Bay area book tour: report

Time: 3 daysbooktour07-0252.jpg
Lectures: 8
Hotel rooms: 3
Total audience: ~360
Places visited: E-bay, Apple, Google, MobiTV, Book Passages, Adaptive Path, Adobe
Books sold: ~50
3am nights at the W hotel bar: 1
Total cost: ~$1000

The horror stories:

  • At 1am at the Sir Francis drake hotel near Union Square, the room next door turns their TV on full blast. I call the desk and they send security. 10 minutes later I get a call: the people in the room are passed out and triple locked the door. They moved me up to the 12th floor.
  • All technology went to hell in the San Francisco Adobe office, and a frazzled author didn’t start until nearly 15 minutes late. This was almost compensated for by how cool and competent the tech person in San Jose was.

The fun stories

  • Had great, fun crowds. About 100 people showed up at Google, 80 or so at MobiTV, and nearly 100 at Adaptive Path. People asked questions, bought books and laughed at my jokes: that’s the trifecta.
  • Did my first bookstore reading. I’d resisted this on the following assumption: how can you make a reading not pretentious? I’ve been bored to tears at every reading I’ve ever been to. I kept it short and informal – read a few pages, answered some questions, nice and simple – it was a small venue w/12 chairs, but we filled 10 of them, and sold some books.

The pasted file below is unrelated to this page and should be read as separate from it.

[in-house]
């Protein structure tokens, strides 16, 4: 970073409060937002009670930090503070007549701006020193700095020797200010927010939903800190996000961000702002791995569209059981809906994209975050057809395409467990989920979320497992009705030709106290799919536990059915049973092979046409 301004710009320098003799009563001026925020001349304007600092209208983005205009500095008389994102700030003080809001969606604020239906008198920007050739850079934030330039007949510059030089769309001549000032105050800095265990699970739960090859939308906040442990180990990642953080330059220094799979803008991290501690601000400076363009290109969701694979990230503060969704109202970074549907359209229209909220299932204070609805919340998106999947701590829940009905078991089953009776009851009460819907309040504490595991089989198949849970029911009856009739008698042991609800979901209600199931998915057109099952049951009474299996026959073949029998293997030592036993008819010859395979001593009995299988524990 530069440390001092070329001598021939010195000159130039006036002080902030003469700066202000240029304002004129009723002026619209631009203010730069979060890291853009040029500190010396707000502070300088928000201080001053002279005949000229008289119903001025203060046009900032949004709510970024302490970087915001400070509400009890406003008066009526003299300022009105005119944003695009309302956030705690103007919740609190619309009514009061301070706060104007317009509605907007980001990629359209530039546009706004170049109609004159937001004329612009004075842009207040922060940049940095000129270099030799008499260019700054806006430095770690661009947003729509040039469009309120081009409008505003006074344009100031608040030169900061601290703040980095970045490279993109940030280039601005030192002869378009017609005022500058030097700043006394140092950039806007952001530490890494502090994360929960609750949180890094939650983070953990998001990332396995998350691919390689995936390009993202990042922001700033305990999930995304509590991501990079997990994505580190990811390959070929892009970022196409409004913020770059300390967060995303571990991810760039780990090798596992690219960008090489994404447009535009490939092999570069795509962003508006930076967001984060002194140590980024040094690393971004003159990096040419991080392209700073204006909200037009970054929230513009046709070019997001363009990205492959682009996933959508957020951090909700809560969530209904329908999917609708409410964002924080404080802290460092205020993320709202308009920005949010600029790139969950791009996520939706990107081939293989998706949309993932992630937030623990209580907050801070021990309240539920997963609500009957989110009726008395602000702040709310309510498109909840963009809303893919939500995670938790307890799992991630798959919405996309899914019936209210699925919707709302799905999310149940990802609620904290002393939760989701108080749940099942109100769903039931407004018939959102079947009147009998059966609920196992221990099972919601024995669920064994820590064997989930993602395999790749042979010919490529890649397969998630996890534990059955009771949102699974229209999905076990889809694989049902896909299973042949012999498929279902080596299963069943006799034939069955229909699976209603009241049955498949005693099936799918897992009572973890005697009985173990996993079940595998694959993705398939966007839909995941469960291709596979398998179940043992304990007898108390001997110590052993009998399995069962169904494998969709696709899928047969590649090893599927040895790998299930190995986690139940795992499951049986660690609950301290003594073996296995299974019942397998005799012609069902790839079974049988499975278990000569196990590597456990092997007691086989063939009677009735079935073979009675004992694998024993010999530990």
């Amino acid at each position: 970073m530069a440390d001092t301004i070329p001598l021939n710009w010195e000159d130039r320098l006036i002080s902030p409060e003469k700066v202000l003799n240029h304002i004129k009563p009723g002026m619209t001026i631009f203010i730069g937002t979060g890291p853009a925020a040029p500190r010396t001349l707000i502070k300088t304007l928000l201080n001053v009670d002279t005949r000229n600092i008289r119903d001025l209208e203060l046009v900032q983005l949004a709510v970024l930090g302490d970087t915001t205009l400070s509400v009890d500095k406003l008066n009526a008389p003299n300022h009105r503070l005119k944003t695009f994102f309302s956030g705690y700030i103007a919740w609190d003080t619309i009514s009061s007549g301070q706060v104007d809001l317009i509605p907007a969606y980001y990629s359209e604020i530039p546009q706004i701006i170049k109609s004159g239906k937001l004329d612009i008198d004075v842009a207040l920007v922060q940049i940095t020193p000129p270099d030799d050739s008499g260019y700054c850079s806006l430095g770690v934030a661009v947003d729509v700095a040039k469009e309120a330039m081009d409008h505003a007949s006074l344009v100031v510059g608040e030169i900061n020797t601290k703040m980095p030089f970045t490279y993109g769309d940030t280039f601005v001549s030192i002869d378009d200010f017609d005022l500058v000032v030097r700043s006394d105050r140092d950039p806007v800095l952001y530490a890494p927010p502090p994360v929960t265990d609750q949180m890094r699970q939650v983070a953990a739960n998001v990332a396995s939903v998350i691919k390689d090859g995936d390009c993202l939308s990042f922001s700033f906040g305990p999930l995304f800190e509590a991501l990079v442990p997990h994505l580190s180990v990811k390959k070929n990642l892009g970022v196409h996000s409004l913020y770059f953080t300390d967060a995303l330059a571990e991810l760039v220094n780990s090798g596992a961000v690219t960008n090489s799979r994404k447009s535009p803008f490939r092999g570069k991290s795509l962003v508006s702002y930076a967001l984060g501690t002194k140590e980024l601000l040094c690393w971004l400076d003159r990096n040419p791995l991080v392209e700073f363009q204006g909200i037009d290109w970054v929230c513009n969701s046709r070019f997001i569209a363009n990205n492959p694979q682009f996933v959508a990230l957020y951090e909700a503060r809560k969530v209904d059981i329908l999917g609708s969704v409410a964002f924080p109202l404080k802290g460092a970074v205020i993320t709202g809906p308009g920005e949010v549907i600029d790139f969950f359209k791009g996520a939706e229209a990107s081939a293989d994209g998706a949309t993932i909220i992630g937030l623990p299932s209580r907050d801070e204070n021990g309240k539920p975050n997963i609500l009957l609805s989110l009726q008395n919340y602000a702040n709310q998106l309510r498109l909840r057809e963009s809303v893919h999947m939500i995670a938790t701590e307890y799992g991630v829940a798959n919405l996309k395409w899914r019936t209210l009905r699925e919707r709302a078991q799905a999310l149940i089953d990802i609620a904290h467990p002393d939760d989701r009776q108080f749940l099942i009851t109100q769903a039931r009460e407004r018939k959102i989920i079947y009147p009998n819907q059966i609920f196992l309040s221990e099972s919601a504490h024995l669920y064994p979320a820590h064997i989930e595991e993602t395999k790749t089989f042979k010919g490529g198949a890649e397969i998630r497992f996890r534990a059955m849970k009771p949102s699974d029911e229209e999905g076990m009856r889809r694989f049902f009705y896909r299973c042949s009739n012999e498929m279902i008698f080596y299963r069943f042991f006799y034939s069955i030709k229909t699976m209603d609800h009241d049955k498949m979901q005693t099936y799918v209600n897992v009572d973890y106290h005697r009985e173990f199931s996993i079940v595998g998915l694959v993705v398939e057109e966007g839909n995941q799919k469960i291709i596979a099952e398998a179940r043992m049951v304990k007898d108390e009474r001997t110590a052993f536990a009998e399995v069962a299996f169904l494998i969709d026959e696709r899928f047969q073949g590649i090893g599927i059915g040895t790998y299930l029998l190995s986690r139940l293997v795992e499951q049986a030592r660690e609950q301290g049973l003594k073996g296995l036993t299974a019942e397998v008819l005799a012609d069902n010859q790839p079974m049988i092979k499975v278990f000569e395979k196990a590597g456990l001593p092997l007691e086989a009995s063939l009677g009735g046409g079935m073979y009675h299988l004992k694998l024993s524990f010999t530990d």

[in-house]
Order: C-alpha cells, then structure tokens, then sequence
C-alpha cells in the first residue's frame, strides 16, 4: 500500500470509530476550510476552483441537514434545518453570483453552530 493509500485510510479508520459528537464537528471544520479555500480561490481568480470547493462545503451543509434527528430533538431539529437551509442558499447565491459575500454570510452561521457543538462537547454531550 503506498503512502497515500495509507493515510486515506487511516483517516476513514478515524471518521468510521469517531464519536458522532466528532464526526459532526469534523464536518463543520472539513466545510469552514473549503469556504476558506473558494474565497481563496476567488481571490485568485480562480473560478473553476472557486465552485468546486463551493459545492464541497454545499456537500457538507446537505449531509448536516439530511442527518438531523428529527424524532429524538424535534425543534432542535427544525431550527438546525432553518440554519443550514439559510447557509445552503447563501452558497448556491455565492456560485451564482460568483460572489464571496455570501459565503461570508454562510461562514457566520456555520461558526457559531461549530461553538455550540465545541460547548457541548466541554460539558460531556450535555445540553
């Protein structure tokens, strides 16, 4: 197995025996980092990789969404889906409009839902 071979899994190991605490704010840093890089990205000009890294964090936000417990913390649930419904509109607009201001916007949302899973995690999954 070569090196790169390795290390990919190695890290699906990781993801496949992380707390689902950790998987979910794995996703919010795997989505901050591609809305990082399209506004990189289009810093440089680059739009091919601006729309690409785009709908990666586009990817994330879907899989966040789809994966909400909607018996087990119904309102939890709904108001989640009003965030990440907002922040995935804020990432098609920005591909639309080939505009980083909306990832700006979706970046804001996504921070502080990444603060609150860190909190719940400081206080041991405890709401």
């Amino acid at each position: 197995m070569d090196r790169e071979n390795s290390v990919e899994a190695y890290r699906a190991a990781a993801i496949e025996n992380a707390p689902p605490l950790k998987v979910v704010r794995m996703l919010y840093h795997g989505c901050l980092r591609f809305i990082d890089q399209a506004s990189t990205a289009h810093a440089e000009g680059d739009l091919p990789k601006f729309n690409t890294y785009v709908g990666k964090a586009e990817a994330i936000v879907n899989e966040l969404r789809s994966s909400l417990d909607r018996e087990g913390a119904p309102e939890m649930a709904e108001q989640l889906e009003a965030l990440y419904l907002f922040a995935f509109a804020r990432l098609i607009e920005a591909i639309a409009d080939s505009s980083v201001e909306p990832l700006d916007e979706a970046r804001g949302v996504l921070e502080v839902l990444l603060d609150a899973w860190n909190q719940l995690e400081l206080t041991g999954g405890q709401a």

Lessons learned :

  • Make a checklist. I’ve done 3 previous tours and I still always make stupid mistakes. This time it was postcards: I had free giveaway cards but forgot to put them out at a single venue.
  • Timing. Not sure what the lesson is, but it seems impossible to time a book tour just right. Either you beat the reviews, or your come in behind them: does it matter? I still wonder if there’s a way to get more out of the timing of PR like this.
  • PR creates PR. Neither my interview with Matt, nor my gig at MobiTV,would have happened if the tour wasn’t already scheduled. Every tour I’ve done has at least one good opportunity fall into place that wouldn’t have happened otherwise.

Thanks to:

One Response to “Bay area book tour: report”

  1. Bill

    You need to talk to your buddy Peter Merholz. At DUX2007 he railed against using the term innovation because it is “well-nigh meaningless from overuse”.

    After that talk, however, a listener asked him how he defined innovation and he stated that “Innovation is simply about making things meaningful for people”.

    Ugh. What a perfectly ambiguous definition.


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